Friday, December 20, 2013

Automotive sensors test

Today’s vehicles, whether a concept car or your commuter, are choke full of sensors and controls.  In the idealized world of the car designers these sensors and controls totally and completely monitor and control all the functions of the vehicle at all times.  Any problem will be reported in error codes.  Their subsequent remedies are detailed in service procedures.  Still for designer or servicer alike, sometimes these sensor inputs need to be verified.  One may want to have an actual temperature measurement, or a sensor voltage reading independent of the diagnostic system.
One of Agilent’s customers, Tracy, is a design engineer for automotive sensors and controls systems.  He helps us understand some of the challenges working with a vehicle platform.  In particular, there is a hard divide between the engine and the passenger compartment.  There are no port holes or service doors.  There is no easy way to run test leads, wires or thermocouples from the engine to the driver, so that he can see how the temperature or voltage behaves as the vehicle is driven through different conditions.


[Caption:  a thermocouple, blue wire, inside the engine compartment.  In an actual measurement, the wire will terminate inside the airbox, for  example, and not be visible to the camera.]

[Caption:  a connector where voltage measurement can be taken with test leads, or back probe pins.]

Using the Agilent WRC (wireless remote connectivity) meter, Tracy now can access the measurements inside the passenger compartment wirelessly.  It is simple and painless.  The thermocouple or test leads are connected to an Agilent handheld multimeter, which is secured inside the engine compartment with the hood closed.  The measurement results are transmitted via a Bluetooth adaptor to an Android tablet (or phone) inside the passenger compartment.  The Android app is free from Agilent or Google Play Store.  It takes only a few clicks to get going, much easier than any other alternatives.

Wednesday, December 11, 2013

Airport runway light system testing

If you ever flown at night, you would have seen these bright lights and signs on the runway, directing the pilots to their correct paths and destinations.  Unlike the lights in our homes and offices, these lights are wired in series, not in parallel.  Each light is powered through an isolation transformer, so that if one light bulb goes out, the string does not go down, like the common Christmas lights which are also wired in series.  This series structure assures the same current going through each light in the string, and therefore guarantees the same brightness.  Depending on weather conditions, the runway operator would dial the current up or down to provide pilots with the optimal signage.  This is done electrically with a constant current regulator (CCR).  It is not uncommon for some CCR to output over 1000V in order to maintain the correct current.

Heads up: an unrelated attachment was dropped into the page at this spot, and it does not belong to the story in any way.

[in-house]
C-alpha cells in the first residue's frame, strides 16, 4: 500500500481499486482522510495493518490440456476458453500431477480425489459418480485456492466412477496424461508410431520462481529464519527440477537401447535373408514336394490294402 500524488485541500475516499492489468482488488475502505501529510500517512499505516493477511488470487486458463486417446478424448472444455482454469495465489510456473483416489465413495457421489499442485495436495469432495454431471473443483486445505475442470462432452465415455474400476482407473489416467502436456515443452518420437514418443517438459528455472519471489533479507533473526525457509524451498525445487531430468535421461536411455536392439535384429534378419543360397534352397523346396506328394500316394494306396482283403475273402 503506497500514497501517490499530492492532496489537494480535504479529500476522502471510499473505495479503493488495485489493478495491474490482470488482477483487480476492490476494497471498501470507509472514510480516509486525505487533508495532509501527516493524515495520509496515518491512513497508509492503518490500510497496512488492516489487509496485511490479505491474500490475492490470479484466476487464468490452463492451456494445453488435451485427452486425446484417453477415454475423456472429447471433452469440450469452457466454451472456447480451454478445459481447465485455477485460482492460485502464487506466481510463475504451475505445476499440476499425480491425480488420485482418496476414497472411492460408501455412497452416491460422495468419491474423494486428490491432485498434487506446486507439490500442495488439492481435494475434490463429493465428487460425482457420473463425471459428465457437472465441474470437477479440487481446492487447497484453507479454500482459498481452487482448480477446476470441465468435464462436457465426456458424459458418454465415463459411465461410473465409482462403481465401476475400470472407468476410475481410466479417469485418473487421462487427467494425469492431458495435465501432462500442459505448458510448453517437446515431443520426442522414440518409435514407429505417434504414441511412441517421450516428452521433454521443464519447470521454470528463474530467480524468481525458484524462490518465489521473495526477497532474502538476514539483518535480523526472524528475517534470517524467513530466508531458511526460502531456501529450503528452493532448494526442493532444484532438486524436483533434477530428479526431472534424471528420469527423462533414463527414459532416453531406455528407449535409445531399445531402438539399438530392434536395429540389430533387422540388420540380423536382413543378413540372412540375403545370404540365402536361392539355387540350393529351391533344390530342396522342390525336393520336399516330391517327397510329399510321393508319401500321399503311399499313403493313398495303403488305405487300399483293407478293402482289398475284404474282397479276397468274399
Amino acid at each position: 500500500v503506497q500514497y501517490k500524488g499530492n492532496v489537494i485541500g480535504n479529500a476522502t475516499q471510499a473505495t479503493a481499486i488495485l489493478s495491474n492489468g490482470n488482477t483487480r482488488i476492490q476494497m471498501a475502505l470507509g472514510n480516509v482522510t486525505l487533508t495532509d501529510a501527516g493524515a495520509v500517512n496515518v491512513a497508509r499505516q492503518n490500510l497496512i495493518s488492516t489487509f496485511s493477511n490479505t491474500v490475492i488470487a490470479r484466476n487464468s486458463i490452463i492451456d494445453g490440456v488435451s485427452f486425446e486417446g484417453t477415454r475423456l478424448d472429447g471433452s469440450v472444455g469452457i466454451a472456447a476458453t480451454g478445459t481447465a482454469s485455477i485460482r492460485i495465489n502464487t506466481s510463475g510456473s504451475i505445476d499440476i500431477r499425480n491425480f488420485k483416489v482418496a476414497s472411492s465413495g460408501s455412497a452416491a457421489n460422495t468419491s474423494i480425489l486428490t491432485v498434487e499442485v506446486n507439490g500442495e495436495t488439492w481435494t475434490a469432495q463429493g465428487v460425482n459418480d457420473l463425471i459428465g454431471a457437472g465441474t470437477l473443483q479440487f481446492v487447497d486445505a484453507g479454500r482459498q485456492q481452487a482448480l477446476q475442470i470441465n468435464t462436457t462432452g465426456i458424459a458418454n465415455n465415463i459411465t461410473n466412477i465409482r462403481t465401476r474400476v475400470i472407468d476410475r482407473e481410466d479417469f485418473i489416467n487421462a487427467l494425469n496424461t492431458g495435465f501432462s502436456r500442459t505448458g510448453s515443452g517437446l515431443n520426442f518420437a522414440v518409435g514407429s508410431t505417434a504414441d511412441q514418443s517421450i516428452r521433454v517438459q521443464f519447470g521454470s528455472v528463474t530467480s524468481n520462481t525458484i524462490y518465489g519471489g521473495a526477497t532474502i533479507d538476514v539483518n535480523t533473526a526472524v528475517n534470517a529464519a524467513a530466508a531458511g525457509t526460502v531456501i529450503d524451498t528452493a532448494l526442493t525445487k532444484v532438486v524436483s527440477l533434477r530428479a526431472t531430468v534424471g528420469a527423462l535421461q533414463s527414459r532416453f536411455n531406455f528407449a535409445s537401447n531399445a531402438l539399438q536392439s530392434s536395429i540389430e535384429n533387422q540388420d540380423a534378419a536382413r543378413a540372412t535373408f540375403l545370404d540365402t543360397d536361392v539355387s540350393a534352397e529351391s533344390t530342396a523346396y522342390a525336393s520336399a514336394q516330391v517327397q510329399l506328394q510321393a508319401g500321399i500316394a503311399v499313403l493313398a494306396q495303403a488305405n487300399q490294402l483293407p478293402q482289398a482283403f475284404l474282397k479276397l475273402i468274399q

One of Agilent’s customers, AGM, designs and manufactures these air field signs.  Throughout the sign creation process, handheld multimeters are used to verify the voltage and current of the airfield guide signs to ensure their proper operation. This requires the frequent use of the regulator switch on the CCR. Due in part to its size, at AGM the CCR resides apart from the shop floor. Depending on shop floor activities, signs under production can be located as far as 30 meters (98 feet) from this power source.   When deployed in airfields, signs can be hundreds of feet apart.
To obtain performance data of signs under production, typically one technician controls the CCR (to step it up or down), while a second technician records performance data at the signs under production. However, there are occasions when a single technician performs this process. He must make multiple trips between the signs and the CCR, which significantly hinders his productivity.
Today, AGM technicians use a Bluetooth®-enabled device equipped with an Agilent U1177A Bluetooth adapter, and free Android-based Agilent applications to perform remote monitoring.

Using the Agilent Mobile Meter application (which can monitor up to three meters and simultaneously display measurements), an AGM technician is able to monitor the sign data while operating the CCR from a distance. This has eliminated the need to use two technicians to perform testing when cycling CCR levels, and enhanced productivity by eliminating the walking required when the testing is performed by a single engineer. If any unusual behavior is observed during the testing, the technician uses the Agilent Mobile Logger application to monitor that particular component in the sign. When a performance issue is encountered, technicians are able to forward the captured data using the e-mail capability of the Agilent Mobile Logger application. This saves a great deal of time in addressing the issue. 

Foot notes:

The following diagram gives a detailed account of the circuit involved, quite distinct from commercial or industrial power circuits.

The reason for wiring in series:  light strings can be very long, over a mile perhaps.  Wiring in parallel will result in progressively dimmer lights as voltage drops over the distance.  Using constant current regulator will maintain fixed current draw on each and every light.  CCR runs from 2.5A to 6.6A selective against weather condition.  Bright in bad weather, light in good clear nights and energy savings mode.  The CCR can output from 2.5KV to 30KV depending on size.  At these high voltages cable insulation integrity is now paramount.